***The Iowa Standard is an independent media voice. We rely on grassroots financial supporters to exist. If you appreciate what we do, please consider a one-time sign of support or becoming a monthly supporter (even just $5/month would go a long way in sustaining us!) We also offer advertising options for advocacy groups, events and businesses! If you’ve ever used the phrase “Fake News Media” — this is YOUR chance to do something about it! You can also support us on PayPal at [email protected] or Venmo at Iowa-Standard-2018 or through the mail at: PO Box 112 Sioux Center, IA 51250 Thank you so much for your support and please invite your friends and family to like us on Facebook, sign up for our email newsletter and visit our website!***

Judicial Watch President Tom Fitton put out a tweet over the weekend that said eight Iowa counties have more voter registrations than citizens old enough to register. On Monday, the organization issued a press release talking about the issue.

You can read the release here

The Iowa Secretary of State’s office put out a press release a little more than two hours later, saying that Judicial Watch is making false claims, calling it a “misinformation campaign.”

You can read that release here

After receiving the release from the Secretary of State, The Iowa Standard reached out to Judicial Watch for further information. Within minutes, we received a call from Fitton.

Fitton said the group used official data generated in 2019 from the U.S. Election Assistance Commission. Judicial Watch then uses census data as well from that time.

“It’s an accurate representation of the data,” Fitton said. “The Secretary of State suggests things have gotten better since then. Then we’ll see that in the next official report in 2021. In the mean time, our data says there’s a problem and the Secretary of State says there’s a problem that is slightly getting better.”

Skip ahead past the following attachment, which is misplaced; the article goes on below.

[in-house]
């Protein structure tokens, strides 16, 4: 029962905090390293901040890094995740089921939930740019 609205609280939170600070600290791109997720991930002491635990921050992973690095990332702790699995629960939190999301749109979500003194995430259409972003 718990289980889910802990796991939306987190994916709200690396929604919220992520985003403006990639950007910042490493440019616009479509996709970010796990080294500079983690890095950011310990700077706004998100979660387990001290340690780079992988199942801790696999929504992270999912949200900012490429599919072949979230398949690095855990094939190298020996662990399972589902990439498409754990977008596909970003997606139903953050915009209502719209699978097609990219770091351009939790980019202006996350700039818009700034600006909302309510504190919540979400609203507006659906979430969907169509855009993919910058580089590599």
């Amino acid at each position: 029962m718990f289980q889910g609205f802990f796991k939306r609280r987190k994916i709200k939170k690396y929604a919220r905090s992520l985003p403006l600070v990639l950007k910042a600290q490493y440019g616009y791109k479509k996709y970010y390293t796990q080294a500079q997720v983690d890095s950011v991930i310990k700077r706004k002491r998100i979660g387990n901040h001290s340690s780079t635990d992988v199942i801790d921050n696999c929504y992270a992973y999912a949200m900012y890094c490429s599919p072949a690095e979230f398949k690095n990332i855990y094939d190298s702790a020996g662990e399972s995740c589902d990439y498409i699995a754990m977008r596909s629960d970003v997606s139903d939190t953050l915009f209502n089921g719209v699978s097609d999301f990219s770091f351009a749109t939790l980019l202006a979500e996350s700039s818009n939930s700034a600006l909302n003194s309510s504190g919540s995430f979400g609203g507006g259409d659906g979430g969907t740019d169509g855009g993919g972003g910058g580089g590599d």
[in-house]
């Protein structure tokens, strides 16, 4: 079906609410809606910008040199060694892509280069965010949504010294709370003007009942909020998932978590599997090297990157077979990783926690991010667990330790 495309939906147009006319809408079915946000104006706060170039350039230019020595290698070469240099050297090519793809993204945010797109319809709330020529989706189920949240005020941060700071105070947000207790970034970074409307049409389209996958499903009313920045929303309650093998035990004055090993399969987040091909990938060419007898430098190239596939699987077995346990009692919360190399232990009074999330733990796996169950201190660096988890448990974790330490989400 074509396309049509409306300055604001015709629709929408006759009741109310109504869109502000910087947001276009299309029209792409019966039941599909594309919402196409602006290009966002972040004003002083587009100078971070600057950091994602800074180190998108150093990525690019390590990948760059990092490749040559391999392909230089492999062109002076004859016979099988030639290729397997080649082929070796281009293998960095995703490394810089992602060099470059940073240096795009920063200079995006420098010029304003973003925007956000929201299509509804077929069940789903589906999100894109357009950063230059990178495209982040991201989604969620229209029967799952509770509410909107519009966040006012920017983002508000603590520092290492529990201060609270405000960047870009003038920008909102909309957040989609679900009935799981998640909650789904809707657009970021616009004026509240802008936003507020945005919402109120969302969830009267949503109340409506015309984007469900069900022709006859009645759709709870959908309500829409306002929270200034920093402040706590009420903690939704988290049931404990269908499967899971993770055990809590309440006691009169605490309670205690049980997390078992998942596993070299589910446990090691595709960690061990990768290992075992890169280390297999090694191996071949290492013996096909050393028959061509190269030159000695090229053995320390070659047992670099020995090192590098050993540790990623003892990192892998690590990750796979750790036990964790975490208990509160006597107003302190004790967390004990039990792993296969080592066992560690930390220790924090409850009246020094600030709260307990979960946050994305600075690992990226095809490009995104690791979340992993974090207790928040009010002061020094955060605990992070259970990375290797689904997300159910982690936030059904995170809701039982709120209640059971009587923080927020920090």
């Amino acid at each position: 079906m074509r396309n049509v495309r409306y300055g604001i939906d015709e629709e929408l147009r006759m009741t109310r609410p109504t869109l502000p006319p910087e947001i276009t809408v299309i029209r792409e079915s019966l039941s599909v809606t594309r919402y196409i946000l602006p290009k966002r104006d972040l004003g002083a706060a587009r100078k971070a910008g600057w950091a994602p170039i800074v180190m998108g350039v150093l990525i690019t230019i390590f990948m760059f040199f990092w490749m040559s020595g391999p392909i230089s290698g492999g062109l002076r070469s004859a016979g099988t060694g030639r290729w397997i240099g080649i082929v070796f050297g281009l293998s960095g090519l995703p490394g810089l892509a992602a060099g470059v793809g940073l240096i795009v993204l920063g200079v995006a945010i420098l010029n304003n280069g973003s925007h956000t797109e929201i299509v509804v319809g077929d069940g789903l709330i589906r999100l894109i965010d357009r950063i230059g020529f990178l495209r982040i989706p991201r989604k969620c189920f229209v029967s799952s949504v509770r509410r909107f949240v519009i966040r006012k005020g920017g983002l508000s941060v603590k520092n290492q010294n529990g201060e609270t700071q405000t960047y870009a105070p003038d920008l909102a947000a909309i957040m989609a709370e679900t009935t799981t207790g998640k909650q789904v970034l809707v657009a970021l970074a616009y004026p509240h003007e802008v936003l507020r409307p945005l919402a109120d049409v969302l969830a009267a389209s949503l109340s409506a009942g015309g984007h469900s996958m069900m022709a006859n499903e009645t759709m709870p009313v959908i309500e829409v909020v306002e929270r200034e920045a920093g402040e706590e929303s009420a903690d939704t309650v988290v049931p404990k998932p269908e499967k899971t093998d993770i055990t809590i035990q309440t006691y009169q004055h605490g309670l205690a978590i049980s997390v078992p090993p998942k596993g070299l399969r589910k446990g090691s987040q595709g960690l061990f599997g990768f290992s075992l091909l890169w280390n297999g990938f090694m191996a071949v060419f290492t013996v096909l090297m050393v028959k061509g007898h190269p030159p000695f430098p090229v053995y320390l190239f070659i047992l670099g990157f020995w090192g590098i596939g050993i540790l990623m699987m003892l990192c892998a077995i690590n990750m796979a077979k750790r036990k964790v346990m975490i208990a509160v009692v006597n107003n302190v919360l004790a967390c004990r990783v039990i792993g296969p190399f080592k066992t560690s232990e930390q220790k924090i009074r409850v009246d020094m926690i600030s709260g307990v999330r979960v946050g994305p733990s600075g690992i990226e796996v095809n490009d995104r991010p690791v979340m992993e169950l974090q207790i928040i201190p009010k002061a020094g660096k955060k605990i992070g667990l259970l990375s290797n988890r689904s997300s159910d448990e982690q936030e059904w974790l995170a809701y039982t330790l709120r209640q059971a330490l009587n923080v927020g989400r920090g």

Information put out by Judicial Watch is not done so lightly, Fitton said.

“When we put data out like this, it’s data that we’re using and generating in part to potentially go to court with,” he said. “So we’re quite adamant that it’s correct.”

When voter rolls are not clean, the extra names on those rolls (inactive voters, for example) provide a pool of potential illegal voting.

“Now, in Iowa, thankfully they have a Voter ID law that mitigates that,” Fitton said. “But these are issues that show the lists are dirty. Federal law is not being followed. Either way it shows the lists need to be cleaned in a more rigorous way.”

Judicial Watch is hopeful that Iowa will be more diligent in cleaning up the voter lists, which is required by law.

“We have to rely on the Election Assistance Commission report,” Fitton said. “We have to rely on census data. Our snapshot in 2019 suggests there are major problems in Iowa. There are no numbers put out there today that suggest otherwise.”

Fitton called the 2019 report the “standard.”

“Informal numbers placed on the internet are not the standard,” he said.

Clean voter rolls are one more way to ensure election integrity.

“Not enough states have Voter ID like Iowa does,” Fitton said. “Major states like California, New York, Pennsylvania don’t have Voter ID. It’s a major issue, which makes it all the more important to have clean lists.”

Rather than taking exception with Judicial Watch’s numbers, Fitton said Pate should have taken a different approach in his response.

“His approach should be ‘thank you Judicial Watch for highlighting this issue,’” Fitton said. “‘We take this issue seriously. Our rolls are getting a little bit cleaner, but there’s a long way to go.’ That’s the reality of it.”

Author: Jacob Hall